Opening the world to swimming this World Swim Day
Get your swimming costume on - and celebrate World Swim Day! World Swim Day takes place on the fourth Saturday of October each year. This year marks another successful day of raising awareness and money to support swimming as part of a healthy lifestyle and safety across the world for people of all ages.
According to the founders of World Swim Day, there are over 100 million fitness swimmers in the world, but there are 4 billion people who don’t know how to swim. It’s what makes this day so special; it’s the perfect excuse for people who don’t know how to swim to finally take the plunge!
Some countries don’t have swimming pools readily available for training. This is often due to not having the funds and the fact competitive swimming isn’t as popular in some places as it is in Europe. But this means people across the world who want to swim sometimes can’t. Even across Europe, some people never learn to swim properly which can be dangerous. In these places, creativity and determination are key.
Here’s some inspiration. In 2019, it was a year of firsts at the World Athletics Championships in Gwangju. This wasn’t just about best times - some swimmers represented their country or competed on a global stage for the first time, including competitors from Bhutan, Vanuatu, and St. Kitts and Nevis. It’s never too late to start.
Getting creative with training
It seems strange that competitors from St. Kitts and Nevis aren’t more common considering it’s the location for one of the biggest open water swimming events of the year. However, open water swimming and competitive pool swimming are two different games. As the competitors showed, this doesn’t mean ocean swimming can’t partially prepare you for the pool.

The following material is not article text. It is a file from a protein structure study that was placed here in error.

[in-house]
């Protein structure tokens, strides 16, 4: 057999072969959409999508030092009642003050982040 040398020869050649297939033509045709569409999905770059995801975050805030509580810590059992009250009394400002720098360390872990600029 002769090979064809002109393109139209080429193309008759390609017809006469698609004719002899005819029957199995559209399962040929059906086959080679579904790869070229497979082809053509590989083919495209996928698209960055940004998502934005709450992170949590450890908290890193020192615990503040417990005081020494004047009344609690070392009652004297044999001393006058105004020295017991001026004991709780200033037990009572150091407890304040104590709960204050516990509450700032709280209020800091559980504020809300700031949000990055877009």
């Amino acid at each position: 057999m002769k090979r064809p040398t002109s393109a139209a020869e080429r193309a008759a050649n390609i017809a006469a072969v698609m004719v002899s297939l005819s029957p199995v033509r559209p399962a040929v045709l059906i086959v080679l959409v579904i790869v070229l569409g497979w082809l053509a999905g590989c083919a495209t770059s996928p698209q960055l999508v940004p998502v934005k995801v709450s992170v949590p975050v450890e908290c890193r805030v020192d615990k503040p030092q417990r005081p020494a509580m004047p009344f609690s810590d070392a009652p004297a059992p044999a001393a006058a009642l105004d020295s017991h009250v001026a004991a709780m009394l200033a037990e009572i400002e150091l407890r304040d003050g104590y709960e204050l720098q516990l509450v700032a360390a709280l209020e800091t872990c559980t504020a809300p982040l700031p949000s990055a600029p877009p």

Hollingsworth, the competitor from Vanuatu, did most of his training either on dry land or in the ocean.
However, he said the transition from swimming in the ocean to an Olympic pool was difficult: “When you're swimming in the ocean, you will go a little bit faster then when you’re swimming in a pool. A pool is dead water, and an ocean is live water. Another thing is the salt water in the ocean. It’s very different. When we come in the pool, we’re feeling like we sink.”
The Athletes representing Bhutan, Tenzin, and Lhendup never had access to an Olympic-sized pool in their home country. Instead, they trained in the ocean, building strength and speed. Their move to professional swimming came because of a scholarship from FINA: Fédération Internationale de Natation, or International Swimming Federation. They have been raising money to fund the construction of Olympic-sized pools across the world to reduce exclusion from the sport.
Increasing global access to swimming pools doesn’t only mean more people can find and showcase their talent on an international scale. It also means more people can learn to swim in a safe environment.
The ocean is a dangerous place, even for advanced swimmers. Learning to swim in open water can be dangerous for those who aren’t expecting sudden tide changes, or aren’t familiar with how much power the waves pack. More swimming pools across the world means more people can learn an essential life skill, and it might save lives.
And that’s part of what World Swim Day is all about: safety. So whether you’re a beginner or a seasoned pro, you have to respect the water you swim in. World Swim Day is something you can actively take part in. You can sign up on their site! Have a swim, enjoy the day, and stay safe.
For when you dive into the pool, we have a wide range of swimming costumes. There’s something perfect for everyone! Whether you’re swimming in open water, in the pool, or just on a trip to the beach, take a look at our range to find the right fit and colour for you.
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